The price of copper — used in everything from computer chips and toasters to power systems and air conditioners — has fallen by nearly a third since March. Investors are selling on fears that a global recession will stunt demand for a metal that’s synonymous with growth and expansion.
You wouldn’t know it from looking at the market today, but some of the largest miners and metals traders are warning that in just a couple of years’ time, a massive shortfall will emerge for the world’s most critical metal — one that could itself hold back global growth, stoke inflation by raising manufacturing costs and throw global climate goals off course. The recent downturn and the under-investment that ensues only threatens to make it worse.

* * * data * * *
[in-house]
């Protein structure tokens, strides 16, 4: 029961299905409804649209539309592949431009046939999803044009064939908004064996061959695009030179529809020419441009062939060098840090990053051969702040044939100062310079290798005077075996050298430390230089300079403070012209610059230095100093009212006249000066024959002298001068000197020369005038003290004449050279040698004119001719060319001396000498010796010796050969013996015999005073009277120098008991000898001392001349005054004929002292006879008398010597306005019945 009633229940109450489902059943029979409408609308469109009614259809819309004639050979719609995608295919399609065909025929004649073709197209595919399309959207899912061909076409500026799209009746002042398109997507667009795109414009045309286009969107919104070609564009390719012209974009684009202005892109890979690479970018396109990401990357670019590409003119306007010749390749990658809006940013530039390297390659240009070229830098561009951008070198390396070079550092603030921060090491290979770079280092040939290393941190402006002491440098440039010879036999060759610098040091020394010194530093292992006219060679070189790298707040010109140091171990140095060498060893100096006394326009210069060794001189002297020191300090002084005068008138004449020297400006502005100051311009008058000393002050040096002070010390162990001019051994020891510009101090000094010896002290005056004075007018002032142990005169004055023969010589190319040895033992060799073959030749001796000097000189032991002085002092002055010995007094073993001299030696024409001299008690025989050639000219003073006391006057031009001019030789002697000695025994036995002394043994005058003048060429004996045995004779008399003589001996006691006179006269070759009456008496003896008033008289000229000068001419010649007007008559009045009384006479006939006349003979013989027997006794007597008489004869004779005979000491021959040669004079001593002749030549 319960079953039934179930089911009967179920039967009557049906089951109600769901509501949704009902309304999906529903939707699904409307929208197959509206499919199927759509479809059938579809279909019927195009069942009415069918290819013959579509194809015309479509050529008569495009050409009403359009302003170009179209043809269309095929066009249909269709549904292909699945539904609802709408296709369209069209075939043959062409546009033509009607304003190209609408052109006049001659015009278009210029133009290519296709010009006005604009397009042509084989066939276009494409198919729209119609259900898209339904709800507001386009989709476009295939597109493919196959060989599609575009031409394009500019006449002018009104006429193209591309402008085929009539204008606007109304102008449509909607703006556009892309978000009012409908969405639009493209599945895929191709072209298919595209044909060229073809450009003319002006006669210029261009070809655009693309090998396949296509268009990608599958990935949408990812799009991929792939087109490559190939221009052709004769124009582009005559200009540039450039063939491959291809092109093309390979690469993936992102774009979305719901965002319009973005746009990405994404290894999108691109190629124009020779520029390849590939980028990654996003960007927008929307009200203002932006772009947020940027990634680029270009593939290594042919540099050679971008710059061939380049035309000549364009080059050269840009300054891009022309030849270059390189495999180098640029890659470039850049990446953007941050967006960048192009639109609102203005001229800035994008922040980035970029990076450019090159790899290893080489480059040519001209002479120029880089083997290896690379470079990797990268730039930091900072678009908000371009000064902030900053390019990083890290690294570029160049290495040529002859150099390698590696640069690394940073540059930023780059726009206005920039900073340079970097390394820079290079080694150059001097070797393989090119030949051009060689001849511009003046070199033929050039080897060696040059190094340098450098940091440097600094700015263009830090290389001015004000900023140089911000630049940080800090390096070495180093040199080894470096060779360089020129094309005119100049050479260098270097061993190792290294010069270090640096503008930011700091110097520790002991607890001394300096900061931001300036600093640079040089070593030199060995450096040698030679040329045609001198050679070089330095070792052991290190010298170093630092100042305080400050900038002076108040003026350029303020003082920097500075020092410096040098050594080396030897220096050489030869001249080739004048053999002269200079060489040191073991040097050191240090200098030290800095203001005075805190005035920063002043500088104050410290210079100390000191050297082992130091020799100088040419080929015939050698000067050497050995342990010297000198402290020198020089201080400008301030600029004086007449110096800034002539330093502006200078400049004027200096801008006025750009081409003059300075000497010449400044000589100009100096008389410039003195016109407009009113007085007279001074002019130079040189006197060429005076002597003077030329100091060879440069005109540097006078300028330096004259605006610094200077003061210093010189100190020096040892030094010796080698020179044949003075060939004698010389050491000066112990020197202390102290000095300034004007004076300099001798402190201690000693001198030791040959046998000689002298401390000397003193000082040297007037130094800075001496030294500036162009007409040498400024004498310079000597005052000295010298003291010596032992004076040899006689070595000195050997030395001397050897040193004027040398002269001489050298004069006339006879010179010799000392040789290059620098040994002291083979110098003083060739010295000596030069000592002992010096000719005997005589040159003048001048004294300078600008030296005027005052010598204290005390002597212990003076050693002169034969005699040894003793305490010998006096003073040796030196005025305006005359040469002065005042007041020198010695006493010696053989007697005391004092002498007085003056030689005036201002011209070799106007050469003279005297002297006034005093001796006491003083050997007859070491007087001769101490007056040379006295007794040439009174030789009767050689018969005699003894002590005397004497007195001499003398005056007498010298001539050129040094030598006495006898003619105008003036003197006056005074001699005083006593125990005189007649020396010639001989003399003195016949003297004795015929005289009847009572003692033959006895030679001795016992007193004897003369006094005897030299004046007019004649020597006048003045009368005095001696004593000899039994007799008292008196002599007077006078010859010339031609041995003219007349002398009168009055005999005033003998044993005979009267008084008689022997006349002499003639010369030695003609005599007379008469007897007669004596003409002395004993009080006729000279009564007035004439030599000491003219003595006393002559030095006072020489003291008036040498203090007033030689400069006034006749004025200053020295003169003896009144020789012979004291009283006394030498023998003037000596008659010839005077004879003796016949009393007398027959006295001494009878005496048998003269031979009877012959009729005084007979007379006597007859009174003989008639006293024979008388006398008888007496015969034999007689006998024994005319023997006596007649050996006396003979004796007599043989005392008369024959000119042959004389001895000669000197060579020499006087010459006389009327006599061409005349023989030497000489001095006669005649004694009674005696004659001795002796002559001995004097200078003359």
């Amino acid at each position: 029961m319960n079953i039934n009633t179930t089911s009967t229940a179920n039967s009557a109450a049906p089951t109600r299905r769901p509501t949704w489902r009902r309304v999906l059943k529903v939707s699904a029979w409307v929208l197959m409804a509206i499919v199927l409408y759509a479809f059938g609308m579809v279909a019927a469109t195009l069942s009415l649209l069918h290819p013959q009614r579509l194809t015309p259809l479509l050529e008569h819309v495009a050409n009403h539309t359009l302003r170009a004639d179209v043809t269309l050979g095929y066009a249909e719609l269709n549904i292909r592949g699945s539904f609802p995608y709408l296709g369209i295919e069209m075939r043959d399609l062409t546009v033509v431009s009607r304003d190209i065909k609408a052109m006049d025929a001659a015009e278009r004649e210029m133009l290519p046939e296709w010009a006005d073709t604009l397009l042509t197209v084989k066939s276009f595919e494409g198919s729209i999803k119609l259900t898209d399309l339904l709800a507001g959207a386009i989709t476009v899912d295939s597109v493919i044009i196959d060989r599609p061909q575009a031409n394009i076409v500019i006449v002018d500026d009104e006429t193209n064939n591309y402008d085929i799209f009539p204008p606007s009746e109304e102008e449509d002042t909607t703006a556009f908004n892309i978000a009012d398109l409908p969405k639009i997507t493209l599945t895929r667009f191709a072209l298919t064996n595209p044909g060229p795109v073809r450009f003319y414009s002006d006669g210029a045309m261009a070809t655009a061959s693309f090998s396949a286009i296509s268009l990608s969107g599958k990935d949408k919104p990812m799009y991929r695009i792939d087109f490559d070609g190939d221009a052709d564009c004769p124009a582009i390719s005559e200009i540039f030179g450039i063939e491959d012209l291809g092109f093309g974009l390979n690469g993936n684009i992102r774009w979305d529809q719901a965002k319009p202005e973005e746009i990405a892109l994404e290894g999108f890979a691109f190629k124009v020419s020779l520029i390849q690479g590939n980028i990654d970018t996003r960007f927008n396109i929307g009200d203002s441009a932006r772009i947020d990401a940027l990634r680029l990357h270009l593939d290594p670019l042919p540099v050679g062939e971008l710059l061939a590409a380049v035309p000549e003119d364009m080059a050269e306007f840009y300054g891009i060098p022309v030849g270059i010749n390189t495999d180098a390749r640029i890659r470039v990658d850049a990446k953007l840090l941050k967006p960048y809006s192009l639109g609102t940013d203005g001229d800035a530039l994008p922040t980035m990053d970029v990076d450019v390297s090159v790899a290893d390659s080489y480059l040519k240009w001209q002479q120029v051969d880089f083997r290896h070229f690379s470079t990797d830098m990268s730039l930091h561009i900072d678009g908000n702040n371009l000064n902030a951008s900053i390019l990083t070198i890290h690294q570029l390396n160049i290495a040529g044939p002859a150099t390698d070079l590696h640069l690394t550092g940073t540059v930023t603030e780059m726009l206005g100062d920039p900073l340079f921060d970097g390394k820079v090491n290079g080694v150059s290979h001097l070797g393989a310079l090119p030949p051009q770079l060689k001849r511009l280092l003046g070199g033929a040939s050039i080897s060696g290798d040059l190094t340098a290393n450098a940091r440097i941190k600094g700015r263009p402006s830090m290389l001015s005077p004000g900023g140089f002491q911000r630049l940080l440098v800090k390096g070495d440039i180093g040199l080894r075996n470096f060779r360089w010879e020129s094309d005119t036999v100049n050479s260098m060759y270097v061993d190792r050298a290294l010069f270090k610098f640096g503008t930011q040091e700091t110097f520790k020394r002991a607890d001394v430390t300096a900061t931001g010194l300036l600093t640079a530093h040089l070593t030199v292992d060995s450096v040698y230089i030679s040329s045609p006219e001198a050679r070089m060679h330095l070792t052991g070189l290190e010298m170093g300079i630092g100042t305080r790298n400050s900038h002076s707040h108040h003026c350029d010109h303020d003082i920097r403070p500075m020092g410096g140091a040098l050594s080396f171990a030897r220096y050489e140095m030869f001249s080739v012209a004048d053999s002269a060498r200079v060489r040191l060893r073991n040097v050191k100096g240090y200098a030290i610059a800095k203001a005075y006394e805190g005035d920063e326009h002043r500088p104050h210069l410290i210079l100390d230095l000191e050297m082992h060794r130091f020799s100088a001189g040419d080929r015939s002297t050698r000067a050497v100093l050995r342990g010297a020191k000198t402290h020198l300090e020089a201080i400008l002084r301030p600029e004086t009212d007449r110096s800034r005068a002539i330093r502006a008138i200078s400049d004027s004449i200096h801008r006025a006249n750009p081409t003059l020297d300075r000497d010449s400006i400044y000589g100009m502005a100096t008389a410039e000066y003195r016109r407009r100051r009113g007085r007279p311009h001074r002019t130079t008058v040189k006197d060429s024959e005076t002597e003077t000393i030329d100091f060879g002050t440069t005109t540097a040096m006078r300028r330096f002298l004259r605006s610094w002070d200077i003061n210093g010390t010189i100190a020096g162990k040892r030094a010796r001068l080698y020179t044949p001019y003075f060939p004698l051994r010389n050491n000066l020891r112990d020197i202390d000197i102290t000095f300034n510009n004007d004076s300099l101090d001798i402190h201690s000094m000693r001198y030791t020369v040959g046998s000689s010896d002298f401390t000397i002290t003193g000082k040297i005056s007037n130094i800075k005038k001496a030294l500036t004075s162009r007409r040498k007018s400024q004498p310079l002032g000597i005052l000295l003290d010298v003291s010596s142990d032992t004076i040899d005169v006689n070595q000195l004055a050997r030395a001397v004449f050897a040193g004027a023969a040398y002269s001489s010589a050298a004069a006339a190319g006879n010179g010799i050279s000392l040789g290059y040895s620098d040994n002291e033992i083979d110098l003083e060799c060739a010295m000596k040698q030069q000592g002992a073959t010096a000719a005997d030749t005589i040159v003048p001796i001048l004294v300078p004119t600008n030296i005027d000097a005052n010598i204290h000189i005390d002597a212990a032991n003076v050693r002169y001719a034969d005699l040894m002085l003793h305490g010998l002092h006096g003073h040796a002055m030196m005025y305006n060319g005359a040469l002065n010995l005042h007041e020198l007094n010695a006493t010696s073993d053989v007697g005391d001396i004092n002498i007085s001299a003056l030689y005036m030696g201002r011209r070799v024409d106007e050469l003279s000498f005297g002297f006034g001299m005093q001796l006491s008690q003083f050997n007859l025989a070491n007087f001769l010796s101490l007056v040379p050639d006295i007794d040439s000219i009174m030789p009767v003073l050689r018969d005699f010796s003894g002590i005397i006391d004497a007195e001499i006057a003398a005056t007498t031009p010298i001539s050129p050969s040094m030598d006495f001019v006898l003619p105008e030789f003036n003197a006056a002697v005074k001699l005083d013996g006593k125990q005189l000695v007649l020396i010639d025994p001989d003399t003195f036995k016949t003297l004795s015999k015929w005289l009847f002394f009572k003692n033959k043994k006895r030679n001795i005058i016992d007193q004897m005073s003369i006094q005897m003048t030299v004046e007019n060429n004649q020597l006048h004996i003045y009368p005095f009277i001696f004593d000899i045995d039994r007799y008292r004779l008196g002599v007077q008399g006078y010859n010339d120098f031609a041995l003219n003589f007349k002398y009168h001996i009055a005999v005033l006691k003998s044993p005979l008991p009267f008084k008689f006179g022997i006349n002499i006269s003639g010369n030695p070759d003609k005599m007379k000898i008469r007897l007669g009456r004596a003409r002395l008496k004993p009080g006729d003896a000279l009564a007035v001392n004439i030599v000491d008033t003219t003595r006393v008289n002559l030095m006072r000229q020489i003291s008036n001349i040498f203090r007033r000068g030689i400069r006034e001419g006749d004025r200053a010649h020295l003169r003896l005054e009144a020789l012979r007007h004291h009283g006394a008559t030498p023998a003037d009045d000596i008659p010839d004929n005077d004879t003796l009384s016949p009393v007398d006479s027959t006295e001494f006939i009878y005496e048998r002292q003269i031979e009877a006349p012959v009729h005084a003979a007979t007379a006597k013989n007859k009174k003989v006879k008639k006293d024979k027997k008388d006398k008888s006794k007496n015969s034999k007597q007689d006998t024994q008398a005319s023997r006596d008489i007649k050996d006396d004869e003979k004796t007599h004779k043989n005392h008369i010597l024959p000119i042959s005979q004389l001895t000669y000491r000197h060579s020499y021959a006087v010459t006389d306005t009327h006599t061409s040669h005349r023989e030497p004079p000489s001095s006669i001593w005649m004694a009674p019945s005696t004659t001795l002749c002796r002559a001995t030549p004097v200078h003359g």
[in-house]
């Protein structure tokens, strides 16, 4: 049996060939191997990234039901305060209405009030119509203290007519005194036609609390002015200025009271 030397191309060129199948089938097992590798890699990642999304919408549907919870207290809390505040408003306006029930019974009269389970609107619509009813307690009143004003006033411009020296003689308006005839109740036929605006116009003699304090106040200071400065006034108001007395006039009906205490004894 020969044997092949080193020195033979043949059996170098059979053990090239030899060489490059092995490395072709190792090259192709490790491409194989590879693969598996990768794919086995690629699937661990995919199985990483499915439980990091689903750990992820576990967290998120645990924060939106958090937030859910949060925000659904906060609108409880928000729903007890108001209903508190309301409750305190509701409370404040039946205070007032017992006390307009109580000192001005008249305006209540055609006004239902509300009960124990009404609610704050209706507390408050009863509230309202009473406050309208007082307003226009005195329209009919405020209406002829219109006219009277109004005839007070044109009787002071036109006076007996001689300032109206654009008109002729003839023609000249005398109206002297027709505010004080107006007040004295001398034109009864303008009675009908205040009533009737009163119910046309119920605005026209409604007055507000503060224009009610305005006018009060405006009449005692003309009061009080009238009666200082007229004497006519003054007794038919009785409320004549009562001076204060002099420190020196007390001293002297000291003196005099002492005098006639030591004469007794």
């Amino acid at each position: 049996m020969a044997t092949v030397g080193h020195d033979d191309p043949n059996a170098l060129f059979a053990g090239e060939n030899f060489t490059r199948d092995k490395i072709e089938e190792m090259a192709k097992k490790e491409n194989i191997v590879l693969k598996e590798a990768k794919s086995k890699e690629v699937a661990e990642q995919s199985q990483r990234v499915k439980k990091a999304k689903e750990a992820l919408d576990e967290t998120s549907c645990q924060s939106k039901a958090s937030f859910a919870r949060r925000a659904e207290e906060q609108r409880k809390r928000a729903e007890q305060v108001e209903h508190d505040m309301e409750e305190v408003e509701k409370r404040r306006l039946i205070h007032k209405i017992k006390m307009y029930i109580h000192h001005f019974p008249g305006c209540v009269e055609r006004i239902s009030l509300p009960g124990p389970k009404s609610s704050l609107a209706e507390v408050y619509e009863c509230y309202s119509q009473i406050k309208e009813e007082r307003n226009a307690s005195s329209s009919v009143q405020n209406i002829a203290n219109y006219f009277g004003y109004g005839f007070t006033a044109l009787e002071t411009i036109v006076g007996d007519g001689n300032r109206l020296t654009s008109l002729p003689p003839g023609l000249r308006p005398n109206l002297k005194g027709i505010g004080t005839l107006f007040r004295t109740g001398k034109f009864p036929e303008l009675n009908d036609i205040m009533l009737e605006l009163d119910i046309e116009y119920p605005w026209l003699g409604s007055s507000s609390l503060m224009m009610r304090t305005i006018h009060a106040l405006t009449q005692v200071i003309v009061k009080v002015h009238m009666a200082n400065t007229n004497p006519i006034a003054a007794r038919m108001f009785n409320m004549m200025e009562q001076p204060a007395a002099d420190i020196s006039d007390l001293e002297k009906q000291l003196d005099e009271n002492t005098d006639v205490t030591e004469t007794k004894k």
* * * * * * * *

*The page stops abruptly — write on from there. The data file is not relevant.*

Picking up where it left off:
“We’ll look back at 2022 and think, ‘Oops,’” said John LaForge, head of real asset strategy at Wells Fargo. “The market is just reflecting the immediate concerns. But if you really thought about the future, you can see the world is clearly changing. It’s going to be electrified, and it’s going to need a lot of copper.”
Inventories tracked by trading exchanges are near historical lows. And the latest price volatility means that new mine output — already projected to start petering out in 2024 — could become even tighter in the near future.
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